Sami Al-Rowaithey: Let me explain our recruitment strategy. We wanted to start small but fast. So, we launched two parallel tracks, the first of which relied on vendors and contractors, to ramp up quickly. We also launched a parallel track looking for people to recruit within the bank, so we managed to scale up very quickly, in just a few months.

Because we also looked for talent outside the bank, we attracted people from different industries, like fintechs, start-ups, government, and telcos, to create diversity. In addition, we also looked at diversity in terms of background and nationality to stimulate creative thinking.

We are always looking for the most qualified people, and I’m proud to say that we have a lot of talented women in the digital factory. They comprise around 30 percent of our team.

Starting small and scaling quickly

Sonia Wedrychowicz: You said you started small but grew quickly. How did the digital factory approach enable you to roll out multiple projects at the same time?

Sami Al-Rowaithey: It was a big task. But we developed a digital-transformation strategy touching every vertical in the bank and covering the entire spectrum, be it digitizing customer experiences, improving multichannel delivery, enhancing our digital sales, maximizing the contribution of digital to the bottom line, or improving customer satisfaction.

Then we looked at venturing into new businesses, leapfrogging via innovation, and creating propositions to attract and acquire specific customer segments. We asked ourselves, “How do we go beyond normal banking? How do we embrace open banking? How do we build ecosystems? How do we leverage the external ecosystem to accelerate our digitalization agenda?” Many of these aspirations have already been translated into initiatives.

We have an ambitious vision, to be the fastest and most convenient bank in Saudi Arabia, so we needed to fundamentally change how we run our business and create an engine that constantly challenges the status quo by asking how business is conducted, how processes are defined, how experiences are reimagined, and how quickly we can deliver.

Since we needed to scale up quickly, one important principle we kept in mind was always to focus on delivering incremental value to customers while building the foundations. That’s why we managed to scale quickly and deliver on multiple initiatives in our road map.

Overcoming challenges around talent, mindset, and culture

Sonia Wedrychowicz: What kind of challenges did the digital-factory initiative face?

Sami Al-Rowaithey: I would pinpoint two main items. The first challenge was the search for talent, which is crucial, because without it, we couldn’t accomplish anything. We’re seeing a talent scarcity across the globe and found it difficult both to recruit and to retain people with the right skill sets.

The second challenge was basically one of mindset and culture. As you can imagine, it’s not easy changing the mindset within a large bank in a short period of time. That’s why it took a lot of time aligning with the wider organization to make them feel part of our success. So we brought them into the digital factory, collaborated with them, took their feedback seriously, and engaged and iterated with them.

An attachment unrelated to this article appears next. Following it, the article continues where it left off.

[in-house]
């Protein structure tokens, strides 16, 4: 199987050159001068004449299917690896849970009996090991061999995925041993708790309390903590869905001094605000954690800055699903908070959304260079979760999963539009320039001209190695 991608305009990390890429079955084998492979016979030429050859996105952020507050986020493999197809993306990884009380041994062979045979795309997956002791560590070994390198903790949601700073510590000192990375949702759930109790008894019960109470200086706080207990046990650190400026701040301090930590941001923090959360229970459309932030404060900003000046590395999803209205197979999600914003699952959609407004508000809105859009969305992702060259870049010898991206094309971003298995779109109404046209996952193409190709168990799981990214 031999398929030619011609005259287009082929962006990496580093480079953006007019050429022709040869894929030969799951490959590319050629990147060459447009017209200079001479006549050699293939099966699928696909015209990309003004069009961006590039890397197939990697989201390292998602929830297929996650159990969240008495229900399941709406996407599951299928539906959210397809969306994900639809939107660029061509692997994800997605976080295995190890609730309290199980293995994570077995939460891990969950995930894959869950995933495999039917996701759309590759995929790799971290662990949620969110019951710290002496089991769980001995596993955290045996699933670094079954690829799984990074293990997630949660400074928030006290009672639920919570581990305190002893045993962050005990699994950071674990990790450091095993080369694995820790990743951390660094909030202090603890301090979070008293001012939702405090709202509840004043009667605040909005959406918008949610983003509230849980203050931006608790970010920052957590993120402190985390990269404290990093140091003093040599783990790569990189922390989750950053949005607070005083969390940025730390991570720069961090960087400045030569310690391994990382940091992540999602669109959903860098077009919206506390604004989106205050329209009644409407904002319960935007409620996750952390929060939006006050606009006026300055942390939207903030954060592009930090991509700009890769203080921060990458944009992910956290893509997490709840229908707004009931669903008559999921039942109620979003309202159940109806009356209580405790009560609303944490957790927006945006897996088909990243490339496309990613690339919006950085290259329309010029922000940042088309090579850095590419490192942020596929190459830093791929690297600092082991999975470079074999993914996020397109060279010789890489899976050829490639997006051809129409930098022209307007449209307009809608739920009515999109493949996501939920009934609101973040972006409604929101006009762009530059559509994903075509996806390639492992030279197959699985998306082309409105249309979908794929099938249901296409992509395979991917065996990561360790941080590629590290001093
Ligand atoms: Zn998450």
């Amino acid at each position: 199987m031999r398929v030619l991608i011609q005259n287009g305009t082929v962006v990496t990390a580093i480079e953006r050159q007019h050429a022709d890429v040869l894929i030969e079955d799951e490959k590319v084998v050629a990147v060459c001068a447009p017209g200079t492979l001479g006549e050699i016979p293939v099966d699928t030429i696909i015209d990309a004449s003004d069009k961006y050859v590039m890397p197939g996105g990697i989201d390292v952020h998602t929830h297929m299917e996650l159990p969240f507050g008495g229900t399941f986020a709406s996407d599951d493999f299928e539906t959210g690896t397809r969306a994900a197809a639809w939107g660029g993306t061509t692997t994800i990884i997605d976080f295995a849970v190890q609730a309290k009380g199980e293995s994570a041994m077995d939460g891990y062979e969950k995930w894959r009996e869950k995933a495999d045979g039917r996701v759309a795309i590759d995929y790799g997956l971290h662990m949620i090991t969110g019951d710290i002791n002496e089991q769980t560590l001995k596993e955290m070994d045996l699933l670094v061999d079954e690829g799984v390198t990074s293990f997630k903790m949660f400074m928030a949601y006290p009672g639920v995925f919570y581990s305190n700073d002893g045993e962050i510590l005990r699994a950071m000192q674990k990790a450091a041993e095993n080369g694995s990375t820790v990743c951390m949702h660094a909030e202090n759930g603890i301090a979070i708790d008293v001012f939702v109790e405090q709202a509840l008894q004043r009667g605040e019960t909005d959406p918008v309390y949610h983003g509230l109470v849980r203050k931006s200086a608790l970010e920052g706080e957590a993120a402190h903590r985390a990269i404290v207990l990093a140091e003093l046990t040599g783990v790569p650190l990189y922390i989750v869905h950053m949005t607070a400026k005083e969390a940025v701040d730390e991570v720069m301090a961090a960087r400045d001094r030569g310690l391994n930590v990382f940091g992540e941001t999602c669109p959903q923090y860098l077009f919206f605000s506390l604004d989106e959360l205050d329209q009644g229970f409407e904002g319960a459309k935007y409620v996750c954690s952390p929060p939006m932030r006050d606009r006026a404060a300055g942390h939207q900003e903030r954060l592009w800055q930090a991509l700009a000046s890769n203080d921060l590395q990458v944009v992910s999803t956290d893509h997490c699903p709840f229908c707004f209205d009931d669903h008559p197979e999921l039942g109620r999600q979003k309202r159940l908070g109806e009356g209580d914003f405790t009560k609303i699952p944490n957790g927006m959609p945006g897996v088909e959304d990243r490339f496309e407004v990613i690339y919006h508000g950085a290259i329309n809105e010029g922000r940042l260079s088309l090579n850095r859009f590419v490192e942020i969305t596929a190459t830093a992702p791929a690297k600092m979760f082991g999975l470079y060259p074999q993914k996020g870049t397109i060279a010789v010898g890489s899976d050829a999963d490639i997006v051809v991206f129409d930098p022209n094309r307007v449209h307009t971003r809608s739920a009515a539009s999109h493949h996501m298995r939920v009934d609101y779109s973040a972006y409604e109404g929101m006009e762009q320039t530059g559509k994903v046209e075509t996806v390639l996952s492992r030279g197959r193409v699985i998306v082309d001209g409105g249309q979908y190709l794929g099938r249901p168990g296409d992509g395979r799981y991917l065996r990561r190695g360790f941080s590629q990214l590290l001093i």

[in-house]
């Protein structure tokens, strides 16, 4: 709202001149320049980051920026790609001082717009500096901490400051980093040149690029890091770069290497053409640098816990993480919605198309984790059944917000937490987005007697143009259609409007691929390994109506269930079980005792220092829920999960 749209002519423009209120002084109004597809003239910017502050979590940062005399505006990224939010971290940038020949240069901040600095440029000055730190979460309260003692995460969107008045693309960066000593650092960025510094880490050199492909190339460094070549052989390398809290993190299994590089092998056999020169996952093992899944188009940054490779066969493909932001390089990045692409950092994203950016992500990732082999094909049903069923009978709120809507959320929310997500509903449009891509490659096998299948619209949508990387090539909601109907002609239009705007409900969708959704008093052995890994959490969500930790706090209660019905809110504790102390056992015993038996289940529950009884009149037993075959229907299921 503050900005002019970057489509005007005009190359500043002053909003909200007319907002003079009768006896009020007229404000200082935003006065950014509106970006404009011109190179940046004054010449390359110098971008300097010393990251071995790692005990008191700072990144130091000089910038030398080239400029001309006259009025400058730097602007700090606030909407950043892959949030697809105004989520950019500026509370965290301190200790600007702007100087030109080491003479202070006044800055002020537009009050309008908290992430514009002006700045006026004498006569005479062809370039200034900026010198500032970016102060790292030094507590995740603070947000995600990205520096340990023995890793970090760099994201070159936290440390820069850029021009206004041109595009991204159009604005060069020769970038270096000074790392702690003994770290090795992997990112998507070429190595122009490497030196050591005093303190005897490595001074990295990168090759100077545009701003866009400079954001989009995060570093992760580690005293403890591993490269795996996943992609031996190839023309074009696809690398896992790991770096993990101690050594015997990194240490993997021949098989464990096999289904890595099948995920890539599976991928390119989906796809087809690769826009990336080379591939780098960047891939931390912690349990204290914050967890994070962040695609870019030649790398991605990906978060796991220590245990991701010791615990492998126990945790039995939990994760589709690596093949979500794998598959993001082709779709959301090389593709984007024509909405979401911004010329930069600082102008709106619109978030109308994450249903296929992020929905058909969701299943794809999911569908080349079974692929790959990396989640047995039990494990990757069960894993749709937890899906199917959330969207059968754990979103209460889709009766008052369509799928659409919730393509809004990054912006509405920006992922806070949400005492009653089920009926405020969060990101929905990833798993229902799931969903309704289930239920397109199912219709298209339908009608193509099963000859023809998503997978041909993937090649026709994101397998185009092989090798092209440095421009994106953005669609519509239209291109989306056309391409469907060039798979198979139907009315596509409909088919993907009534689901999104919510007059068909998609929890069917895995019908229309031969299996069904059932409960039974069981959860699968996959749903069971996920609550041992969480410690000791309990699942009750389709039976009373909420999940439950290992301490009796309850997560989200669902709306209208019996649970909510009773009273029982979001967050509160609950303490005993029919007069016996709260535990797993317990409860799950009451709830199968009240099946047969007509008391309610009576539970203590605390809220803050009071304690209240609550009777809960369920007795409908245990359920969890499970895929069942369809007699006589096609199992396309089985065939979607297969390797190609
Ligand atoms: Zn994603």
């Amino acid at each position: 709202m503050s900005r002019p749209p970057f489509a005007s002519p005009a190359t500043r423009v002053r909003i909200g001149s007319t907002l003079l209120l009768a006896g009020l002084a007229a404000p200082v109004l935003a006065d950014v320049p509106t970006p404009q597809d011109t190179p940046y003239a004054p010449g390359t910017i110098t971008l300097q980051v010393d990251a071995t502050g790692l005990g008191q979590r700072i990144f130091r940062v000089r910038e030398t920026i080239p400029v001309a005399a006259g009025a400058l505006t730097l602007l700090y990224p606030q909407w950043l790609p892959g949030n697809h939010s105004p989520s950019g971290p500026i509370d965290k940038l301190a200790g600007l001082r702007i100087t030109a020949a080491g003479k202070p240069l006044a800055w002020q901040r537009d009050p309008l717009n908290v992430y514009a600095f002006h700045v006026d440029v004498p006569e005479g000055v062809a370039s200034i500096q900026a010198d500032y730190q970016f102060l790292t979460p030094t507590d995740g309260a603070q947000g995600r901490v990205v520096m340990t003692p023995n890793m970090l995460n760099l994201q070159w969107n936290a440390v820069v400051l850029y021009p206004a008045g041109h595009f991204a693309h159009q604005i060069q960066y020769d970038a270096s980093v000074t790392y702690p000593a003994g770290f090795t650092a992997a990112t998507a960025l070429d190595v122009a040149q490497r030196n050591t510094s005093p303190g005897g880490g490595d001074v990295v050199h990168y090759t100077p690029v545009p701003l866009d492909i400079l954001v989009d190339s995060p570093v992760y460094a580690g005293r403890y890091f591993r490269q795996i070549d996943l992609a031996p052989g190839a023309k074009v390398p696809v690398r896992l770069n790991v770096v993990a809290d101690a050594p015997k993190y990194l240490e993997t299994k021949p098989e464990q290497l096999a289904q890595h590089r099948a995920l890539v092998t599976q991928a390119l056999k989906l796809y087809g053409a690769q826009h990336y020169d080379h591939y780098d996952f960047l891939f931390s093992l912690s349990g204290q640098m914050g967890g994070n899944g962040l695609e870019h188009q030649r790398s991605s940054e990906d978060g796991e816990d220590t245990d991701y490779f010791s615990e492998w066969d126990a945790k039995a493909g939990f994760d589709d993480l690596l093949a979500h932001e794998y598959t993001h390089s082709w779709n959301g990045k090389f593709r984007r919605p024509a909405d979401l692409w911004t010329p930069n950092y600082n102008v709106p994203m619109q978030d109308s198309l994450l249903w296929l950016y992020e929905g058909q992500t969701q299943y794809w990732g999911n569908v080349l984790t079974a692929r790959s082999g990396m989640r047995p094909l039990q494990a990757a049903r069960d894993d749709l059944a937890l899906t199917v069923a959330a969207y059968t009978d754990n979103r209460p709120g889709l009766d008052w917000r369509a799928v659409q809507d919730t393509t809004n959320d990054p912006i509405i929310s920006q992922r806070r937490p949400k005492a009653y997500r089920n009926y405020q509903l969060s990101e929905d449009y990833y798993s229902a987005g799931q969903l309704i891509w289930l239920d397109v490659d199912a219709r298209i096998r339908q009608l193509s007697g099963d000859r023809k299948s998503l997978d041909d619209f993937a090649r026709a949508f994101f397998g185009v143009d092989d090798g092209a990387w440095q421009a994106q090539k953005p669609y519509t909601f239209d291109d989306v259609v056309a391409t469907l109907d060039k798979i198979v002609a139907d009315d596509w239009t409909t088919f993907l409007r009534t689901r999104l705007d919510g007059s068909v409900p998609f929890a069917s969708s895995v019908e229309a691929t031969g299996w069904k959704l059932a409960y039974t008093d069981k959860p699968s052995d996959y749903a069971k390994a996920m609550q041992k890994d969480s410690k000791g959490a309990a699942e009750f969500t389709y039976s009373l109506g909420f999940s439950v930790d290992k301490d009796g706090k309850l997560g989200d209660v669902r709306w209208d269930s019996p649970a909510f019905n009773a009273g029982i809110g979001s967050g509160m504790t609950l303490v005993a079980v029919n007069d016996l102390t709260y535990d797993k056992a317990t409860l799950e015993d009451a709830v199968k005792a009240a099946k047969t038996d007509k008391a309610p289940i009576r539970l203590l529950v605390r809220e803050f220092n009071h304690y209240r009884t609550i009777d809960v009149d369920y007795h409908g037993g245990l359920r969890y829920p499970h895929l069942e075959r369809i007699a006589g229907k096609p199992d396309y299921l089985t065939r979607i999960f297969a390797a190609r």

That eased the adoption of the digital factory within the larger organization, minimized resistance, and made people more comfortable with us—because at the beginning, the rest of the bank viewed us as a threatening department here to take their jobs. But that’s all in the past now, and the organization-wide perception of the digital factory is extremely positive.

Advice for others on the journey

Sonia Wedrychowicz: What advice would you give to others embarking on a digital transformation?

Sami Al-Rowaithey: The first thing I would say is to not spend a lot of time trying to figure out all the details of the journey. It’s important to start quick, learn as you go, be flexible, modify, and move on.

Secondly, you need to be resilient and persistent. The journey will be full of challenges, but you’ll manage as long as you always keep the final goal in mind. If there’s a will, there’s a way.

Finally, it’s important to maintain autonomy, but don’t fall into the trap of isolating yourself within the organization. Always keep your stakeholders engaged and aligned while preserving the flexibility and autonomy to deliver and move fast on shared goals.

Sonia Wedrychowicz: What is the future of the digital factory for Alinma Bank?

Sami Al-Rowaithey: I’d be lying if I said I know what the future holds, but I believe in our road map. We have a pipeline of initiatives and propositions for specific customer segments on multiple fronts.

We also want to focus more on propagating the values, practices, and principles of the digital factory throughout the organization.

Finally, we will continue to scale up. When we were moving into the digital factory space a year ago, it seemed very spacious. When you go through the corridors today, there are hardly any spaces left. We've got a lot of engaged people, a lot of movement, a lot of energy, and a lot of passion.

And finally, from a personal perspective, I strongly believe that fostering advanced digital talent and offering solutions enabling individuals to make informed financial decisions can significantly benefit society.

Watch the full interview here.